Social media has a massive impact on our day-to-day live. From influencing ways in which we communicate with one another, to altering the ways in which we think about our lives. This impact is clearly visible in light of the ‘post covid-19’ period where the absence of social media would have plunged the world into chaos, due to each passing day spent at home becoming a stressful and difficult task. With nearly 40% of Sri Lankans having access to multiple social media platforms, it is evident that the youth rely excessively on these platforms rather than placing trust on their better judgement.
According to the British Council of Sri Lanka, platforms such as Facebook, WhatsApp and YouTube are the most popular social media platforms in the country, where users try to interact with friends and family over these platforms. Surprisingly nearly 40% of the respondents did not trust information published on these platforms sometimes, as they had credibility concerns. The spread of misinformation, disinformation and hate speech has significantly increased during the COVID-19 pandemic making it difficult for youth to find elements of fun and connection on these platforms.
With all these concerns being raised on social media we are pushed to question ourselves “Is social media influencing our lives too much?”
To understand this we, the Rotaract club of Colombo Mid Town organised an initiative titled #CopingUpWithMentalHealth on the 29th of August with speakers addressing issues regarding cyberbullying, social media addiction and the impact of social media on mental health. The session was organised in par with a mental health awareness campaign conducted by the club dialogues around mental health issues.
In this interactive panel discussion, focus was shed towards providing participants with a storytelling experience on mental health, while interweaving the pros and cons of social media in general.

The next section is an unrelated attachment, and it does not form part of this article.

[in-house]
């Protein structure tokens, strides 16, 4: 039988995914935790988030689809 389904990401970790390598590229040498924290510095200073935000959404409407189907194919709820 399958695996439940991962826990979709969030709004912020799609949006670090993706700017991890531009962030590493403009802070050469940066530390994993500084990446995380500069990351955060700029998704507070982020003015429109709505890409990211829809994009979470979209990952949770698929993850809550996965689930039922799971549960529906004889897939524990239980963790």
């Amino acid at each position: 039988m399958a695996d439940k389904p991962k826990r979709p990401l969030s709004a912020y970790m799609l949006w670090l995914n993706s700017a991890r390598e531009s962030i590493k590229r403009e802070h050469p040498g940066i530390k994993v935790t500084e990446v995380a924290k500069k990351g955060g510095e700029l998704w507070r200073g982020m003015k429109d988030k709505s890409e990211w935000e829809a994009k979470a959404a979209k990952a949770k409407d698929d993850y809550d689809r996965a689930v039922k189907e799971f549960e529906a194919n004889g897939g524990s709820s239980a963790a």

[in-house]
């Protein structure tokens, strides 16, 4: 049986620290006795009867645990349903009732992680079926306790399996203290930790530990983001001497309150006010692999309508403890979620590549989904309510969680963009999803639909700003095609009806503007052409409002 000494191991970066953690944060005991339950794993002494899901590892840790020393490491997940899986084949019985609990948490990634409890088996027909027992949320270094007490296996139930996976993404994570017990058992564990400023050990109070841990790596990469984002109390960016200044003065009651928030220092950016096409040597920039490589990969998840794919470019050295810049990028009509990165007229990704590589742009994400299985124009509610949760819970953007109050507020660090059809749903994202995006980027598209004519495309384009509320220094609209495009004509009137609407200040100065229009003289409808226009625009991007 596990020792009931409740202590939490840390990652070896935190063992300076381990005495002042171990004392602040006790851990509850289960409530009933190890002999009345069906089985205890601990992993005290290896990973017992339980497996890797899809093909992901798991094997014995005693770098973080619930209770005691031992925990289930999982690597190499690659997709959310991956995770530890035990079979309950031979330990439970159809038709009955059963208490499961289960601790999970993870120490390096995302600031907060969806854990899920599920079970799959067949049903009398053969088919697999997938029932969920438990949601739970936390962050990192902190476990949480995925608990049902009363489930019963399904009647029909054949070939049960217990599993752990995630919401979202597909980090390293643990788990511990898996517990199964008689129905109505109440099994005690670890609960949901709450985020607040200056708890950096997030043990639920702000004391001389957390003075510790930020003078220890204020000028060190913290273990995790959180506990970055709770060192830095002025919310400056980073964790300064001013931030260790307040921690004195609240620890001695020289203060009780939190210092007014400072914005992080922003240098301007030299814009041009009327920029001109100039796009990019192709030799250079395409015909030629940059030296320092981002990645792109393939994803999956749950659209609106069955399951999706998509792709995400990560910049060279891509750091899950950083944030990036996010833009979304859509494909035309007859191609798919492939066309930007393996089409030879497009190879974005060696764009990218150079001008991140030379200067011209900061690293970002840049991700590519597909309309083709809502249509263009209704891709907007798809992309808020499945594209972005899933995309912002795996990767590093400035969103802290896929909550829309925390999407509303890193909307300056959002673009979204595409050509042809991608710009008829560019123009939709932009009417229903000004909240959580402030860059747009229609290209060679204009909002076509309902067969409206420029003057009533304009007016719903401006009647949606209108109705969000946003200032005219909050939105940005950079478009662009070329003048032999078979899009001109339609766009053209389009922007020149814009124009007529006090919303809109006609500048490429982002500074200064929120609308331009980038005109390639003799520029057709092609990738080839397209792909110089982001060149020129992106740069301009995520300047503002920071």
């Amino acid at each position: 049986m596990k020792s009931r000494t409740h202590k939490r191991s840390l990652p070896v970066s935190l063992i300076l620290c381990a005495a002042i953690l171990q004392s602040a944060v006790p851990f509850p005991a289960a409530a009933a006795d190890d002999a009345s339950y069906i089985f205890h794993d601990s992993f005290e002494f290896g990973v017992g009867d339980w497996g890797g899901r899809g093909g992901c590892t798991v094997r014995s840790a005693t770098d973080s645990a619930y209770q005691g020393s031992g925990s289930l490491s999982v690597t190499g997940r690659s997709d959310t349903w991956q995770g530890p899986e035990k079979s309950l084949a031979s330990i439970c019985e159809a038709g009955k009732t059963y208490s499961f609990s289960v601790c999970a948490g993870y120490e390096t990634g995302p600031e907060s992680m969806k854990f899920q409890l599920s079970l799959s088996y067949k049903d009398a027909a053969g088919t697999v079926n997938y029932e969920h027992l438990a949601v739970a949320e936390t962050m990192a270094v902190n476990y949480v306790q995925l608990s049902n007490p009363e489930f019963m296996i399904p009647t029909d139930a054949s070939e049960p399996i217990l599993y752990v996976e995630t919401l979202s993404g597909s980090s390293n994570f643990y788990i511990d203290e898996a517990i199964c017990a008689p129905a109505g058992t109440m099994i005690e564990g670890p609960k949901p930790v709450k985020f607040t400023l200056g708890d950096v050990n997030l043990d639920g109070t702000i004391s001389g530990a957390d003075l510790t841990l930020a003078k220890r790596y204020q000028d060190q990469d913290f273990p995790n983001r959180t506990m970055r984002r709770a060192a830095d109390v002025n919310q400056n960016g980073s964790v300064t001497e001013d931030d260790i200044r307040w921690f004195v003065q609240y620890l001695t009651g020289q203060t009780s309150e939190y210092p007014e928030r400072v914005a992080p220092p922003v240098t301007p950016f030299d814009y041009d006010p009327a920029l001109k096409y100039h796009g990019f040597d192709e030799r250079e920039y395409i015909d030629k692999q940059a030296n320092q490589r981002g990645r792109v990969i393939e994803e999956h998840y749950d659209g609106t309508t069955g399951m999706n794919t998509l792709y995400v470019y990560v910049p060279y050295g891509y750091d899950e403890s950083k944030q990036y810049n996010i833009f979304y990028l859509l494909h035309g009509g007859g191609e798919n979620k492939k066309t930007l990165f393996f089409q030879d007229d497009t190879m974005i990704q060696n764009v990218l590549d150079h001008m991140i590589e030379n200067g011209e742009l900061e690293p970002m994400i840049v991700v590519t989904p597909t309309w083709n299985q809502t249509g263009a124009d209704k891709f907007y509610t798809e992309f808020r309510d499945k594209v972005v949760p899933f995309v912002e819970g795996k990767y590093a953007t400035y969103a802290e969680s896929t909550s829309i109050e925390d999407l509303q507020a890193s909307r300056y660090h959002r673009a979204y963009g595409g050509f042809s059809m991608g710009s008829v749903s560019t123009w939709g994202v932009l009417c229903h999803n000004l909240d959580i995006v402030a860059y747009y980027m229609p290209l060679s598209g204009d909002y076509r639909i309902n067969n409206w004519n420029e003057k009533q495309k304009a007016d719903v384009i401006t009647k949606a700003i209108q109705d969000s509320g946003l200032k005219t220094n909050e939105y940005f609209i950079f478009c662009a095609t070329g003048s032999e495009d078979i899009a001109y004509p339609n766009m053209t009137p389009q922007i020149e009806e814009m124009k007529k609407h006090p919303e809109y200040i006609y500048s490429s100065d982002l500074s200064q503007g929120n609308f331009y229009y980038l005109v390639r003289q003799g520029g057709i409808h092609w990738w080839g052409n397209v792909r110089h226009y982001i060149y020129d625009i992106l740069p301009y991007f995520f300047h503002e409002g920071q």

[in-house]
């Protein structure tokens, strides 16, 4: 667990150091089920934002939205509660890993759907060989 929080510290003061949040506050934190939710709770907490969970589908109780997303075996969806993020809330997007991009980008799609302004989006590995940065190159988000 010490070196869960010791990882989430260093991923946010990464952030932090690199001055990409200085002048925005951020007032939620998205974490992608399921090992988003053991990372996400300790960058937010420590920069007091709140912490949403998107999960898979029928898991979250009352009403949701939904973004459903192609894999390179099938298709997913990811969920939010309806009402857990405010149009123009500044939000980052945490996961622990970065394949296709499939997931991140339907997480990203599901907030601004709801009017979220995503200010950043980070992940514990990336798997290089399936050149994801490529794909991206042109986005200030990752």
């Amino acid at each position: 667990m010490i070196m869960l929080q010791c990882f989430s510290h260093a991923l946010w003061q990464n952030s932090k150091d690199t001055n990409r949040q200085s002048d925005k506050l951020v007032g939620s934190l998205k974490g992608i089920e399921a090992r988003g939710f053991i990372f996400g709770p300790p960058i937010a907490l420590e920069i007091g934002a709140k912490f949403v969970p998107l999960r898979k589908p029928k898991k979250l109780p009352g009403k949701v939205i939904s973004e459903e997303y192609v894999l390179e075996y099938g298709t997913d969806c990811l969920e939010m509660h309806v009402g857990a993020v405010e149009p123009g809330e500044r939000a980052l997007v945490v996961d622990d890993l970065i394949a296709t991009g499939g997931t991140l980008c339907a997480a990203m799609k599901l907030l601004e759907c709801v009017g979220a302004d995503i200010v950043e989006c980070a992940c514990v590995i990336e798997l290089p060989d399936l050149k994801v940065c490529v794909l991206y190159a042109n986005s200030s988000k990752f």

How did this session help raise awareness around mental health?
Rather than focusing on having a session with speakers we incorporated an element of survey-based research, a short questionnaire developed on specific questions related to social media addiction were provided to the participants to answer during the question. By collecting the information together we expected to develop a research paper addressing the major areas of concern.
What were the results?
A total of 81 participants were took part in virtual session with 54% of the participants being male and the rest being female having an equal gender segregation. Nearly 75% of the participants had their completed higher education and indicated to have a sound knowledge on social media platforms. One intriguing finding from the survey was that a majority of the participants considered 3 hours as the average for social media usage on a daily basis, which was significantly higher than the global average. This is testimony to the time actively spent by people on social media.
Can social media be accepted as reliable?
Although social media was founded to be a platform used for entertainment and communication purposes, the drawbacks of privacy concerns, lack of physical activity and impact on academics were found to be the main factors considered by youth, as they fear the possibility of social media addiction which has led to nearly 2/3rd of the population attempting to cut down social media usage.
Rtr. Fahim Aslam
Director of Community Service